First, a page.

Extended Data Fig. 6 Cycling performance of SSLABs with C-LiXZM.

a, Cycling performance of SSLAB with C-LiXZM at 200 mA g−1 and 200 mAh g−1 (top), at 500 mA g−1 and 500 mAh g−1 (middle) and at 1,000 mA g−1 and 1,000 mAh g−1 (bottom) in ambient air. The SSLABs with C-LiXZM exhibit stable discharge–recharge reactions for 1,297 cycles at 200 mA g−1 and 200 mAh g−1, 309 cycles at 500 mA g−1 and 500 mAh g−1, and 115 cycles at 1,000 mA g−1 and 1,000 mAh g−1 in ambient air, and the battery keeps operating steadily at 200 mA g−1 and 200 mAh g−1 as of the submission of this work. To our knowledge, these are the best cycling performances reported to date in SSLABs. b, Cycling performance of SSLABs with CNT mass loadings of 0.05, 0.10 and 0.15 mg cm−2 at a current density of 500 mA g−1 with a specific capacity limited to 1,000 mAh g−1. The overpotentials of the batteries display negligible change, whereas the cycle life is affected by the CNTs mass loading. Specifically, SSLABs using C-LiXZM could operate for 465, 149 and 96 cycles with CNT mass loadings of 0.05, 0.10 and 0.15 mg cm−2, respectively. The reduced cycle life for the cathode materials with increased mass loading is common in practical battery systems, because the accumulation of active substance affects mass transfer48. In the meantime, the absolute current of the battery under the same current density would increase with increased active mass loading. c, Terminal discharge voltage of the SSLAB with C-LiXZM compared with the Li–air battery with ionic liquid electrolyte (IL). The cyclic stability of the SSLAB with C-LiXZM is better than that of the Li–air battery with ionic liquid electrolyte, which operates for only 67 cycles before failure—mainly as a result of similar problems to the organic-electrolyte-based Li–air batteries, including the decomposition of the ionic liquid and growth of Li dendrites49.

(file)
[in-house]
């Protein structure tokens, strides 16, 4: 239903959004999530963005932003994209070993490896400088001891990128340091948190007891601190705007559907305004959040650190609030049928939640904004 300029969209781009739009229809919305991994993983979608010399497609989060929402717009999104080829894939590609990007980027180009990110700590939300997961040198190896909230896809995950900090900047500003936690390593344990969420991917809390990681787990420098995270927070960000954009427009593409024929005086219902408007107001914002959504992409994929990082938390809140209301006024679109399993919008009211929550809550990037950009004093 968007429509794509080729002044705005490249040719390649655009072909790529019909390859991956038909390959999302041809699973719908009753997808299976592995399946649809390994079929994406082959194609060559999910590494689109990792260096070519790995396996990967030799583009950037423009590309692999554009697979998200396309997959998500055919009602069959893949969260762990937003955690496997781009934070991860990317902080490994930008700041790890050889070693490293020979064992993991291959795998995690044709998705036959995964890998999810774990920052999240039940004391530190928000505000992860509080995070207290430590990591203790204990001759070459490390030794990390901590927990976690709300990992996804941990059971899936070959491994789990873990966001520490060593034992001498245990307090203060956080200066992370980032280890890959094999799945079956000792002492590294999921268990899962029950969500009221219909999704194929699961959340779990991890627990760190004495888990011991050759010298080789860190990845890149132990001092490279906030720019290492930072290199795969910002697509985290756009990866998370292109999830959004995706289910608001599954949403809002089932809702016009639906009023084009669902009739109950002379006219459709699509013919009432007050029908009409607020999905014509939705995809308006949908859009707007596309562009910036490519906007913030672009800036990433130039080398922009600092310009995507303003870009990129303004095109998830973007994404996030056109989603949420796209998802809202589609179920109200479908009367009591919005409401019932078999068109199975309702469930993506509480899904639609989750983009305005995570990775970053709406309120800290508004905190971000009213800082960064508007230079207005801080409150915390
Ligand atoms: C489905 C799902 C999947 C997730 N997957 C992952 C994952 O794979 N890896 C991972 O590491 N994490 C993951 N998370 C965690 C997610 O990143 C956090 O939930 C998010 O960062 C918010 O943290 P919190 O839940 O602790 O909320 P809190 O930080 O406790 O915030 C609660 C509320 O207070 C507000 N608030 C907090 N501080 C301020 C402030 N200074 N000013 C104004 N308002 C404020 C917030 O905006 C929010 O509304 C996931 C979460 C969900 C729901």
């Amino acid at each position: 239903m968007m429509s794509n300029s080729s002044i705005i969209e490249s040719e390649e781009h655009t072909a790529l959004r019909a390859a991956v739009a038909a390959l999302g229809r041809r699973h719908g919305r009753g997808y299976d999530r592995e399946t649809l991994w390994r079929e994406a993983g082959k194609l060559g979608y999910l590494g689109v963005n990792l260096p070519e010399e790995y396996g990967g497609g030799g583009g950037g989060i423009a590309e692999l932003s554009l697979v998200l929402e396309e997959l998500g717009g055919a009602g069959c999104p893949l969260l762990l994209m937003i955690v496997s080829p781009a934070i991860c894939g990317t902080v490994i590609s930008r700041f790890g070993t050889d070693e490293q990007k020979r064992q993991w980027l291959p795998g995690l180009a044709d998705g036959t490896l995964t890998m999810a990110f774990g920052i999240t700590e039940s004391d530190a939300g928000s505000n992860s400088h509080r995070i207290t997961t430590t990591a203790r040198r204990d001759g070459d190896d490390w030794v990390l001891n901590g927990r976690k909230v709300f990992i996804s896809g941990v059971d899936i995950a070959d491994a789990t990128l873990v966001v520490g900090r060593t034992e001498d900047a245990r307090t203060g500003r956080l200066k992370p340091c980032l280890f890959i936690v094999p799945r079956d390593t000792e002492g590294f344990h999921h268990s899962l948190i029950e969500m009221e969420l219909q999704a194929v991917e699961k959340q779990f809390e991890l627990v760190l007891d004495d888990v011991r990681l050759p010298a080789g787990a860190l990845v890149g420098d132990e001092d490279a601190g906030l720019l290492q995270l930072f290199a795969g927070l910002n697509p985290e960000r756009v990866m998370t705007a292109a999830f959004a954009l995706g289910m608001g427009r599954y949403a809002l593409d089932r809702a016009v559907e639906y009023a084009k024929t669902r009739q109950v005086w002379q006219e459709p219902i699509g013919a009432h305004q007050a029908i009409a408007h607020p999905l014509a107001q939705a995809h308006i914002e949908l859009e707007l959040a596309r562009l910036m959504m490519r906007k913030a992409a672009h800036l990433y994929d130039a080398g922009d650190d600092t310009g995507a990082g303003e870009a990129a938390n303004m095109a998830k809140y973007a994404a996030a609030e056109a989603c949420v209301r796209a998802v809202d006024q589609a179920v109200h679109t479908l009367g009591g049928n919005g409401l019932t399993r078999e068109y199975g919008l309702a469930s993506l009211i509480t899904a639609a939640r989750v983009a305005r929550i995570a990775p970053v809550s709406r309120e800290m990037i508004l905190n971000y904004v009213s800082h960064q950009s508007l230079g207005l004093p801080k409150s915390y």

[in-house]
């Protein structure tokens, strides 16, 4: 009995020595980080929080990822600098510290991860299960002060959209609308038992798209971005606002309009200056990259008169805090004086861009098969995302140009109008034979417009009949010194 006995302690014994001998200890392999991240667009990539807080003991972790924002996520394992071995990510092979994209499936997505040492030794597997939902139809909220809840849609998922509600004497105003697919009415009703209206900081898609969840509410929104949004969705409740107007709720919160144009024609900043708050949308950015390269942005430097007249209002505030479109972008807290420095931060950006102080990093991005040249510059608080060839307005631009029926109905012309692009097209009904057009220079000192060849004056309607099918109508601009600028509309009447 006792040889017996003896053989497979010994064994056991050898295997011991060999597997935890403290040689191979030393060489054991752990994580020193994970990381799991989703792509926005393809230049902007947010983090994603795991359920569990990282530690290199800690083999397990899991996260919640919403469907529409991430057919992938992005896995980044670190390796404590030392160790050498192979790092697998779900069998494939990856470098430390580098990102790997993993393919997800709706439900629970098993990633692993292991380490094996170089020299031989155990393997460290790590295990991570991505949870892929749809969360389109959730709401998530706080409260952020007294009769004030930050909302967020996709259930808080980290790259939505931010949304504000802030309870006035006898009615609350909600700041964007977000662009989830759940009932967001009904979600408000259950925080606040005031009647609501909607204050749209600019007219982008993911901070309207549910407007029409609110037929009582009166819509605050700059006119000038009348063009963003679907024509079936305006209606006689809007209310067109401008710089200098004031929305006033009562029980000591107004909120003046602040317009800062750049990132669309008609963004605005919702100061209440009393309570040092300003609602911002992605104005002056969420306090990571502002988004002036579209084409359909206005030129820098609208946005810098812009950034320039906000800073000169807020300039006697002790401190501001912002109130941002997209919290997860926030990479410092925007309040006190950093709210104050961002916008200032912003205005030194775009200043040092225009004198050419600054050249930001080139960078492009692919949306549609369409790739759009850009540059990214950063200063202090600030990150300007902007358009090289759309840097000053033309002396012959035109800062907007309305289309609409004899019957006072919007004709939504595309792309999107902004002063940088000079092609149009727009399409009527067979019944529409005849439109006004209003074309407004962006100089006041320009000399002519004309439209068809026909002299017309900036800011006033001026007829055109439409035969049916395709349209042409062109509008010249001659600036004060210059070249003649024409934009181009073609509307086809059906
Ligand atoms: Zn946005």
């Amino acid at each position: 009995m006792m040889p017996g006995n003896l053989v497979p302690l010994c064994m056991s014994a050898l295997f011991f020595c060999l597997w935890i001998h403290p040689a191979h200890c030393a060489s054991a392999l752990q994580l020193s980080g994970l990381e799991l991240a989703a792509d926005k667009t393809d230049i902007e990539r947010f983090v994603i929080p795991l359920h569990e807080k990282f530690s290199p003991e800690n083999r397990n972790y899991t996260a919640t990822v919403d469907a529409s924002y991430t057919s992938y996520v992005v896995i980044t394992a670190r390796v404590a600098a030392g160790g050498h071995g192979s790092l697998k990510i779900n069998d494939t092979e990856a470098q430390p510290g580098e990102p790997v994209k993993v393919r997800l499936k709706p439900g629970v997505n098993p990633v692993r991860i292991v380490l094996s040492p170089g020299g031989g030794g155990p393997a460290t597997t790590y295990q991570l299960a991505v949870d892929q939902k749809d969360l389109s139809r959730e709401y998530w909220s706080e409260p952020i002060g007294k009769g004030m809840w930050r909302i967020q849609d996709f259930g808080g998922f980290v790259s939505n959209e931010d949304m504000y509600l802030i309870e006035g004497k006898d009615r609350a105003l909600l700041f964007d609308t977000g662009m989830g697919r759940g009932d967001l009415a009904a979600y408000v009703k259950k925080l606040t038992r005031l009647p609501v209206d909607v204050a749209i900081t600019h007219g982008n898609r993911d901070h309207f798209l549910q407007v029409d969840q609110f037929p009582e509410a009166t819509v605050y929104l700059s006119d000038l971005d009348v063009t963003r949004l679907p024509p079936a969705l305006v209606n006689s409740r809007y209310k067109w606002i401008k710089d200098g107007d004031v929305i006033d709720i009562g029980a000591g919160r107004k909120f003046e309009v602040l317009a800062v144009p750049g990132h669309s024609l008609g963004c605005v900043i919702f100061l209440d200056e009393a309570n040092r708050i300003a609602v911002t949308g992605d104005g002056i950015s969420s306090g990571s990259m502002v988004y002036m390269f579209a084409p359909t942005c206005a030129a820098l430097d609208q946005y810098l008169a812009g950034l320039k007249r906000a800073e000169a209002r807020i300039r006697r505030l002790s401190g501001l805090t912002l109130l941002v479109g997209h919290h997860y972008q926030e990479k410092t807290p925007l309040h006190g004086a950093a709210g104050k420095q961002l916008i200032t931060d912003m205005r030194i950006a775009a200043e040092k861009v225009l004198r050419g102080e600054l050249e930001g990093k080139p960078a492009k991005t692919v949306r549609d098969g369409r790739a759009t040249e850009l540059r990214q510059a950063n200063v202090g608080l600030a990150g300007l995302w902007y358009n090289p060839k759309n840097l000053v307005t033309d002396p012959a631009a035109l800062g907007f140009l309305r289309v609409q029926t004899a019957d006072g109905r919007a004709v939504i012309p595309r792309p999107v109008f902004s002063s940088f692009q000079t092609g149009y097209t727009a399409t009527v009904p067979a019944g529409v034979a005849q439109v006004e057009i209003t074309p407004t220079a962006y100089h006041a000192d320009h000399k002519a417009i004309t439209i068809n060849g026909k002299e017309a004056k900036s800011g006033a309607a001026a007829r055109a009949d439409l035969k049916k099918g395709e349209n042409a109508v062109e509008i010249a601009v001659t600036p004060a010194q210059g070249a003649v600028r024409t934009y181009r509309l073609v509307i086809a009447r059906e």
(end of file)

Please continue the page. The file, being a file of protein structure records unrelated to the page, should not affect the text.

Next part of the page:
Extended Data Fig. 7 Protective effect of C-LiXZM.

Time-resolved optical images of lithium metal inserted in the test devices sealed with Celgard separator (immersed with organic electrolyte), glass fibre separator (immersed with organic electrolyte), LiXZM and C-LiXZM. The lithium metal sealed with LiXZM and C-LiXZM retains its metallic lustre after 1,000 h of ageing, which demonstrates that lithium metal can be effectively protected from the erosion of air components by zeolite membranes. Notably, lithium metal sealed with C-LiXZM is brighter than that sealed with LiXZM, because the hydrophobic carbon cathode surface can further block H2O from the air.

Extended Data Fig. 8 Characterization and properties of LiXZM.

a, XRD patterns of the discharge products of batteries with C-LiXZM and the organic electrolyte after the first discharge. b, Li 1s XPS spectra of LiXZM before and after cycling. The surface of the LiXZM adjacent to the cathode side was characterized by XPS after cycling, and no discharge products of Li2O2 were detected. c, EIS spectrum of LiXZM after discharge. The ionic conductivity after discharge is 2.71 × 10−4 S cm−1, showing no notable difference from that before discharge (2.65 × 10−4 S cm−1). d, Terminal discharge voltage of the SSLABs with C-LiXZM compared with those of the Li–air batteries with organic electrolyte at 500 mA g−1, 500 mAh g−1 in ambient air (309 versus 162 cycles), and 500 mA g−1, 1,000 mAh g−1 in dry oxygen (276 versus 169 cycles). e, FTIR spectra of the discharge products in the SSLAB with C-LiXZM after 150 cycles.